Earlier this year, Los Angeles was stirred by the publication of a report that painted a dire portrait of the city’s woes, from congestion to economic stagnation and growing pension-fund troubles. Last week, the Los Angeles 2020 Commission followed its assessment of the city’s challenges with the “A Time for Action” report, an attempt to propose solutions for the problems facing Los Angeles.
Headed by former U.S. Commerce Secretary Mickey Kantor and former Los Angeles Deputy Mayor Austin Beutner, the Los Angeles 2020 Commission focused its suggestions around several topic areas that corresponded with problems identified in January’s “A Time for Truth” report. In that report, the commission described the economic crisis facing the area, highlighting the fact that the Los Angeles metropolitan region has shown a net decline in jobs over the past 20 years, ranking with Cleveland and Detroit as the only cities to share that dubious distinction. Public education, congestion, chronic budget shortfalls, and poverty were also singled out as part of the city’s problems, causing the city to tread water “while the rest of the world is moving forward.”
With such a grim diagnosis of the city’s prospects, the release of a sequel with solutions to deal with many problems facing the city was eagerly anticipated. On tap? Fewer big picture ideas and more modest suggestions aimed at restoring the city’s luster. Among the recommendations:
- The creation of an independent Office of Transparency and Accountability
- A “Truth in Budgeting” ordinance to better understand the longer-term consequences of policies and legislation
- A new utility rate commission to curtail political interference of the city council
- Merging the Los Angeles and Long Beach ports
- Increasing the minimum wage
- Updated community plans to encourage smarter growth
- Changing municipal elections to coincide with state and federal elections
But much like the earlier report, the “A Time for Action” report drew mostly skeptical and underwhelmed reactions. The Los Angeles Times wondered why boosting Hollywood jobs were left out of the report, the Los Angeles Business Journal would have liked to hear more discussion about reducing taxation on businesses, and officials from Long Beach were none too keen on the commission’s recommendation to merge the ports of Los Angeles and Long Beach. The L.A. Weekly saw the whole exercise as misguided, with the commission’s recommendations largely supporting the interests of the institutions represented on the panel, including the Department of Water and Power, labor, and others.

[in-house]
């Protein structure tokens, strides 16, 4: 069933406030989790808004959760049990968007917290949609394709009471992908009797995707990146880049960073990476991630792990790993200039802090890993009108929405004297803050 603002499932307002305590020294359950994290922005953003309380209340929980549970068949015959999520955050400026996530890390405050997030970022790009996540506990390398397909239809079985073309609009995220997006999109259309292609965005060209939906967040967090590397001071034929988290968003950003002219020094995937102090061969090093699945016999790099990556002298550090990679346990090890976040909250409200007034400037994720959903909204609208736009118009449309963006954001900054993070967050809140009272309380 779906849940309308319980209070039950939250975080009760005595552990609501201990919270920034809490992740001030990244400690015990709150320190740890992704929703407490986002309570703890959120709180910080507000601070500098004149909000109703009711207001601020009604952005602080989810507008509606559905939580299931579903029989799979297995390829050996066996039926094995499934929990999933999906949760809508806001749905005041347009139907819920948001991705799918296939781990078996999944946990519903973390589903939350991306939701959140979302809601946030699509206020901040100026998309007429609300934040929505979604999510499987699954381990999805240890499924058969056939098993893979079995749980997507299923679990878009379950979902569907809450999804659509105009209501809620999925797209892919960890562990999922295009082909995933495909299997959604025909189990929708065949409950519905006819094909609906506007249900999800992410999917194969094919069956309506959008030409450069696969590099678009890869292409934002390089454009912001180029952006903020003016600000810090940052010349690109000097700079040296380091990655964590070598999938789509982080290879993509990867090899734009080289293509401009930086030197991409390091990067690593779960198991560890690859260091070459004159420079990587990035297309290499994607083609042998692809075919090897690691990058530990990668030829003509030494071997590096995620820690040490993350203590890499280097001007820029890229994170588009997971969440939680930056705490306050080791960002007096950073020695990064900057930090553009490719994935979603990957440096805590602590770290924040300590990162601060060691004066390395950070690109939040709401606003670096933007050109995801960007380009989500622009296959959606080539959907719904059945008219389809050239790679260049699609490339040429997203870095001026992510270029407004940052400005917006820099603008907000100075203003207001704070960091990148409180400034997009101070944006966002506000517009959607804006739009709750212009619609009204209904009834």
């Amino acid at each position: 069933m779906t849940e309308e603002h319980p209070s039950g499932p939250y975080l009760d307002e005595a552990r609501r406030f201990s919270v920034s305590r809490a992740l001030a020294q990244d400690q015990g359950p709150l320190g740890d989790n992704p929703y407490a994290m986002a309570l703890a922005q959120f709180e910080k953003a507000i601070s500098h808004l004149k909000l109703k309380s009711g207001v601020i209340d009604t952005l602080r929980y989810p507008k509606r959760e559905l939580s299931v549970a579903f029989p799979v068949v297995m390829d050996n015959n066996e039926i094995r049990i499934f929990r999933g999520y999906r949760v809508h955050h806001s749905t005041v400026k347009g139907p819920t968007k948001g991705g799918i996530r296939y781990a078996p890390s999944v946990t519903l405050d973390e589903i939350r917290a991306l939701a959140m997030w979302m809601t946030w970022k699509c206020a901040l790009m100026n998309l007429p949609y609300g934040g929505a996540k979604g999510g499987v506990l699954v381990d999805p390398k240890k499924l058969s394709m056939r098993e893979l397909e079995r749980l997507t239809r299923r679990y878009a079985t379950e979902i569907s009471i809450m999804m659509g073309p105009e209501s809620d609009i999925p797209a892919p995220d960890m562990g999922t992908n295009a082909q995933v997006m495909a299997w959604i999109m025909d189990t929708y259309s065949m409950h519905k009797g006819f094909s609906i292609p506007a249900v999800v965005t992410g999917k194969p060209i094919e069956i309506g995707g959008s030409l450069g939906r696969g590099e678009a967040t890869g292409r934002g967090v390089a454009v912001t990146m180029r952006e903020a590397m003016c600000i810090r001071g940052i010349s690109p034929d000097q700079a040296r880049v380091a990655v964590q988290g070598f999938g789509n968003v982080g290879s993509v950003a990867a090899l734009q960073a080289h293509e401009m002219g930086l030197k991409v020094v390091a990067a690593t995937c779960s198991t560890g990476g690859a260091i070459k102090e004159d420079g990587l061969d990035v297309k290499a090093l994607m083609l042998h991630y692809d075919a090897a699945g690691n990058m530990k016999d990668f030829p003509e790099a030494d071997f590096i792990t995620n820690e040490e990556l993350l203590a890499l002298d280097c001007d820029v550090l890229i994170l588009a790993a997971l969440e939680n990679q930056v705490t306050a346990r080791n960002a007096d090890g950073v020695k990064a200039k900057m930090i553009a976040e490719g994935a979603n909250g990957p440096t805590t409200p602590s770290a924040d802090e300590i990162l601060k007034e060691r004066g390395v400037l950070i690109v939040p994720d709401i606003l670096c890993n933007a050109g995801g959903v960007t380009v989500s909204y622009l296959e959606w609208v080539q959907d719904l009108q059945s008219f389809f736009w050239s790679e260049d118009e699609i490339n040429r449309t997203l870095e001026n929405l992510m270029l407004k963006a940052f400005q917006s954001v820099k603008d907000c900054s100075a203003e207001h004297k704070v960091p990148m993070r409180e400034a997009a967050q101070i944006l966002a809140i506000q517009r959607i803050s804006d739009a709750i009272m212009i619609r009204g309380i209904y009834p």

And what did Mayor Eric Garcetti make of these ideas? Just a day after the new report was released, Garcetti addressed Los Angeles as part of his first State of the City speech, promising no new rate increases for water and power and touting his Great Streets program. Like the 2020 Commission report, Garcetti’s ideas for changing the city were mostly piecemeal, reflecting his back-to-basics approach. According to the new mayor, business taxes should be slashed to keep more jobs in the area, and bureaucratic barriers to setting up businesses here should be reduced. LAX should be linked by rail to a growing public-transit network, and more potholes paved over, as he promised during his election campaign. And as part of his plans to “change the culture” of City Hall, Garcetti pointed to a greater opportunities to conduct transactions with the city online, part of an effort to make city government more accountable.
Neither Garcetti nor the 2020 Commission proposed any concrete ideas to address pension reform, education, or the endemic effect of poverty across the city. Unfortunately for Los Angeles, innovative answers to these and other pressing questions must wait for another day.